Democrats had sought to describe the tax cuts as a boon to the rich and companies, while the GOP pointed to benefits for many middle-class families.
In what amounted to a pep talk, Trump told the lawmakers Thursday that passing the tax cuts "was like putting it all in a box and wrapping it with a beautiful ribbon."
Some Republicans said they want to extend the tax cuts, especially if that puts Democrats in Republican-leaning districts on the spot.
Mark Meadows, a North Carolina Republican who is chairman of the conservative House Freedom Caucus, said he and Republican Rep. Rodney Davis of Illinois this week introduced a measure that would make the individual tax cuts in December's tax bill permanent, instead of ending in a decade.
"We would like to see a vote on that soon," he said, adding that House Speaker Paul Ryan has committed to a floor vote. "I believe we need to do it sooner than later. It potentially would be a very tough vote for Democrats, who have said the tax cuts for individuals are temporary. We're going to give them a chance to make them permanent."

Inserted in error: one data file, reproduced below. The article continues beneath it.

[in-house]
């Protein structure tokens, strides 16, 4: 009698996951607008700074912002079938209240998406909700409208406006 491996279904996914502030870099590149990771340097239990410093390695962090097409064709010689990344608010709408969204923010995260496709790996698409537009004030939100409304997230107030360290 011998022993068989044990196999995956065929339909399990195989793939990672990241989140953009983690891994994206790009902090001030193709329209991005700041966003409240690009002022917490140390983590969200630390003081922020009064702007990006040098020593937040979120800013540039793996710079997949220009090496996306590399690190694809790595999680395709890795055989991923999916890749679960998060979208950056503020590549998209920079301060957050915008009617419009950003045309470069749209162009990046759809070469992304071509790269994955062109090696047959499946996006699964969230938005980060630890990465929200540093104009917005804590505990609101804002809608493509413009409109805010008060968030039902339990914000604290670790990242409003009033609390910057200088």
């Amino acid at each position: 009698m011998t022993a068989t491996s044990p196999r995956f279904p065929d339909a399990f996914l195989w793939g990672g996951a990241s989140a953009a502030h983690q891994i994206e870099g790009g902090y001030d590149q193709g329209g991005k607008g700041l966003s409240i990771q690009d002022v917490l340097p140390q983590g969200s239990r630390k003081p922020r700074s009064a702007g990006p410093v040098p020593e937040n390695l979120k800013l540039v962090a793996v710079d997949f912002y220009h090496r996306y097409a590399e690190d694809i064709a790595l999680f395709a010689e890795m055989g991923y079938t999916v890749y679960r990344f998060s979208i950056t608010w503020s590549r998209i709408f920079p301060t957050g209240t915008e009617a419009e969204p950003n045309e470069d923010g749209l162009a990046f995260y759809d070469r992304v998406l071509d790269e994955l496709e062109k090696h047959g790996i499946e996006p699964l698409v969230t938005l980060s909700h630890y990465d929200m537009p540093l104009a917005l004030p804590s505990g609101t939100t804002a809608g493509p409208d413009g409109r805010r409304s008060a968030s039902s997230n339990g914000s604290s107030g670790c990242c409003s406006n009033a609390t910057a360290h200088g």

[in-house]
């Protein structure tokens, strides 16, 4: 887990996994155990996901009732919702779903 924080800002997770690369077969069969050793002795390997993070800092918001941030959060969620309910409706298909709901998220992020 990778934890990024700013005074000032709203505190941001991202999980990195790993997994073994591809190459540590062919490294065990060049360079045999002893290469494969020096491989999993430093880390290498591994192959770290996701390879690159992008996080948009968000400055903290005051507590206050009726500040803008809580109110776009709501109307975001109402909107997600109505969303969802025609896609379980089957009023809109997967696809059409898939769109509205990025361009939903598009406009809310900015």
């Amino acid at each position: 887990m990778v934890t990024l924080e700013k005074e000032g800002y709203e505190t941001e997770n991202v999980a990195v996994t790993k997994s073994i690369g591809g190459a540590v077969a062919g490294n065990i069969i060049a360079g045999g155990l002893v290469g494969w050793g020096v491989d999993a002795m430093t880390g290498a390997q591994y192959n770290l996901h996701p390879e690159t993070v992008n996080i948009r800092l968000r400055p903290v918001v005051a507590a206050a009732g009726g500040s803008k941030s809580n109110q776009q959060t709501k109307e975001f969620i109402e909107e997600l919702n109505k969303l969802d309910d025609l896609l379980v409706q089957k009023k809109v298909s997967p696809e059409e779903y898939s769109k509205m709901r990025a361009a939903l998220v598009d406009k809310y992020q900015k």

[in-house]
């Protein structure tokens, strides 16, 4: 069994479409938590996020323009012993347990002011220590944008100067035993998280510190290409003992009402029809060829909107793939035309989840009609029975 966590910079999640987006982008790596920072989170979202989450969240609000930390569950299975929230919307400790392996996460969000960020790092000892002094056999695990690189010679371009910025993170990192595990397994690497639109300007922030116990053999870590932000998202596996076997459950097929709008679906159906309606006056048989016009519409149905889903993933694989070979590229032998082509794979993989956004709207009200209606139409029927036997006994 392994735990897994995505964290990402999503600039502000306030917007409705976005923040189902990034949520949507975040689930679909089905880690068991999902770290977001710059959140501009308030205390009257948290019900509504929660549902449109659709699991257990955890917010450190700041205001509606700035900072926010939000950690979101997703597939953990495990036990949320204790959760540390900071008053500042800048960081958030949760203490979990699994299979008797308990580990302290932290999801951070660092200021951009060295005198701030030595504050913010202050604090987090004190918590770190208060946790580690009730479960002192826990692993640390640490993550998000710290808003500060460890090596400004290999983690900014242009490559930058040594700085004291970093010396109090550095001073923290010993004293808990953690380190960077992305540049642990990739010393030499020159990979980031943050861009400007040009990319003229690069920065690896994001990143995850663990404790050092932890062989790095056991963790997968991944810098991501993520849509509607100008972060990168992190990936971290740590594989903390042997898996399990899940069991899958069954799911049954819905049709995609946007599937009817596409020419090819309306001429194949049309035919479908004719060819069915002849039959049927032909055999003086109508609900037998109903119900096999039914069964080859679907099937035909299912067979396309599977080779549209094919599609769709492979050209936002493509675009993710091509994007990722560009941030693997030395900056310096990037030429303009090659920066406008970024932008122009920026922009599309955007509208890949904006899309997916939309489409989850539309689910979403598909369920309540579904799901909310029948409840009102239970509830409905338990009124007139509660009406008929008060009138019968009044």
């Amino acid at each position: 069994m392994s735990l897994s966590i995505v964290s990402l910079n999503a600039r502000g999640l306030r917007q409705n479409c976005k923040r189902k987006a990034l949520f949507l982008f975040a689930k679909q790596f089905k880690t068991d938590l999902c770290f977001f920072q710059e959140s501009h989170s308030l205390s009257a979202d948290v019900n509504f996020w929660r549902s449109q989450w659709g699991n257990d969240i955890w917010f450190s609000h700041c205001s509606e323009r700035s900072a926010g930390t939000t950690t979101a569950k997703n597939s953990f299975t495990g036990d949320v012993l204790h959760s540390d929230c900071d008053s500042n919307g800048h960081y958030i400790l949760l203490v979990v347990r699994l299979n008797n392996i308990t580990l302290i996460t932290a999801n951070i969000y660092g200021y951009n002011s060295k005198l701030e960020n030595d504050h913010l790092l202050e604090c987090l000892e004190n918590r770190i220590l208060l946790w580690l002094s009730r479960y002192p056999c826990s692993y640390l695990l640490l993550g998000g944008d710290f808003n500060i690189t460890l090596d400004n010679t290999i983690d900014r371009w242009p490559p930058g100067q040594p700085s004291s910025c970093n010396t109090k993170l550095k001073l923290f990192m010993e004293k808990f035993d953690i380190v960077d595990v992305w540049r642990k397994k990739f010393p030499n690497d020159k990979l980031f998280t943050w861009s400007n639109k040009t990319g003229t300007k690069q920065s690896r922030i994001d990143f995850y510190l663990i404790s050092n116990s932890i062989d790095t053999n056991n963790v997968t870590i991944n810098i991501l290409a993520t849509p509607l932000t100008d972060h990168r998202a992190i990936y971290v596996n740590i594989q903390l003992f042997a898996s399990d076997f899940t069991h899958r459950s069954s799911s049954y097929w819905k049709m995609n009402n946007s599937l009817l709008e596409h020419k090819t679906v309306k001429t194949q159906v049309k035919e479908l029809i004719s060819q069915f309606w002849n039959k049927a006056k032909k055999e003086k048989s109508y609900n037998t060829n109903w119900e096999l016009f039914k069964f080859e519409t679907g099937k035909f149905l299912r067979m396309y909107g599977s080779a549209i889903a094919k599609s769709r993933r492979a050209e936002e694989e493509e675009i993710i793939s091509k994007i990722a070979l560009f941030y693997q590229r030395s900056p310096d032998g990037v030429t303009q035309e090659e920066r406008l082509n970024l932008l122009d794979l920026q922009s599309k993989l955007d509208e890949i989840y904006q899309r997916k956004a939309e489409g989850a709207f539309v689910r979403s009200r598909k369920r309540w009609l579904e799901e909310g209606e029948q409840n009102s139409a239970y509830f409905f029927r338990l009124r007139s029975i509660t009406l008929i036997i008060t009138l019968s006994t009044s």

Meadows said Republicans see some chance to counter the historical midterm trends for the party in power. The growing economy and rising stock prices are the best thing the party has going for it, he said.
"If the economy is doing well and people are feeling good about their jobs and the fact that they're getting raises, I become less concerned" about Democrats sweeping into office, he said. "It becomes less personal in terms about Washington, D.C., and more personal about what's happening at home."
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